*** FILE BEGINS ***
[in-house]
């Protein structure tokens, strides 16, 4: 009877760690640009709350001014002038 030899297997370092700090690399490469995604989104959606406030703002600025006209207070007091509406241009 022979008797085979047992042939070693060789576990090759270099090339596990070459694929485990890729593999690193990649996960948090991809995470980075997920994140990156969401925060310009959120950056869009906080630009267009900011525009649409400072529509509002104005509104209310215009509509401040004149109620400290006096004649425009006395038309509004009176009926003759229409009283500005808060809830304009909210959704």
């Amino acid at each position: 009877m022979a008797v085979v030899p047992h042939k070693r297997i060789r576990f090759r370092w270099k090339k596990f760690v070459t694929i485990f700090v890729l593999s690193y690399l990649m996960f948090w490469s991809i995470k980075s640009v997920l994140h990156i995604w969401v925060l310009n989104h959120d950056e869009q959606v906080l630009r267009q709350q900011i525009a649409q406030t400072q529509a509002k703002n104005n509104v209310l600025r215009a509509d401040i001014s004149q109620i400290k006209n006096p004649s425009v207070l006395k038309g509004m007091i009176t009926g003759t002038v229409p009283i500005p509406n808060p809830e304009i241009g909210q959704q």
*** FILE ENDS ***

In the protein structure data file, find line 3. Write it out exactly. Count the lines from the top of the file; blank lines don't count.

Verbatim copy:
């Amino acid at each position: 009877m022979a008797v085979v030899p047992h042939k070693r297997i060789r576990f090759r370092w270099k090339k596990f760690v070459t694929i485990f700090v890729l593999s690193y690399l990649m996960f948090w490469s991809i995470k980075s640009v997920l994140h990156i995604w969401v925060l310009n989104h959120d950056e869009q959606v906080l630009r267009q709350q900011i525009a649409q406030t400072q529509a509002k703002n104005n509104v209310l600025r215009a509509d401040i001014s004149q109620i400290k006209n006096p004649s425009v207070l006395k038309g509004m007091i009176t009926g003759t002038v229409p009283i500005p509406n808060p809830e304009i241009g909210q959704q």